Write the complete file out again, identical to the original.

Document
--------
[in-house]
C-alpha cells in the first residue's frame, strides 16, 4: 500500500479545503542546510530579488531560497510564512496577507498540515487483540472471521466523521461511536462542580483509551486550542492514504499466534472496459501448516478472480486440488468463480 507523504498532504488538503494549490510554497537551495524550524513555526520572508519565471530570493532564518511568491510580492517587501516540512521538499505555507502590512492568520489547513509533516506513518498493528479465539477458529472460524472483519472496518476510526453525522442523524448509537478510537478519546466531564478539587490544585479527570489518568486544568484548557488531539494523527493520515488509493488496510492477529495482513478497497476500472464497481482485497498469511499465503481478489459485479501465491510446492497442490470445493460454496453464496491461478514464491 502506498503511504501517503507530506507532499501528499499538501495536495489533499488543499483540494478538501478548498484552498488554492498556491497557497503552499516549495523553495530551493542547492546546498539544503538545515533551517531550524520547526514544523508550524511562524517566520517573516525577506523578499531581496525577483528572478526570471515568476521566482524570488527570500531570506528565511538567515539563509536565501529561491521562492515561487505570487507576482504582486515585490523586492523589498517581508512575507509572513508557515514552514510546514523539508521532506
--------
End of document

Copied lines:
[in-house]
C-alpha cells in the first residue's frame, strides 16, 4: 500500500479545503542546510530579488531560497510564512496577507498540515487483540472471521466523521461511536462542580483509551486550542492514504499466534472496459501448516478472480486440488468463480 507523504498532504488538503494549490510554497537551495524550524513555526520572508519565471530570493532564518511568491510580492517587501516540512521538499505555507502590512492568520489547513509533516506513518498493528479465539477458529472460524472483519472496518476510526453525522442523524448509537478510537478519546466531564478539587490544585479527570489518568486544568484548557488531539494523527493520515488509493488496510492477529495482513478497497476500472464497481482485497498469511499465503481478489459485479501465491510446492497442490470445493460454496453464496491461478514464491 502506498503511504501517503507530506507532499501528499499538501495536495489533499488543499483540494478538501478548498484552498488554492498556491497557497503552499516549495523553495530551493542547492546546498539544503538545515533551517531550524520547526514544523508550524511562524517566520517573516525577506523578499531581496525577483528572478526570471515568476521566482524570488527570500531570506528565511538567515539563509536565501529561491521562492515561487505570487507576482504582486515585490523586492523589498517581508512575507509572513508557515514552514510546514523539508521532506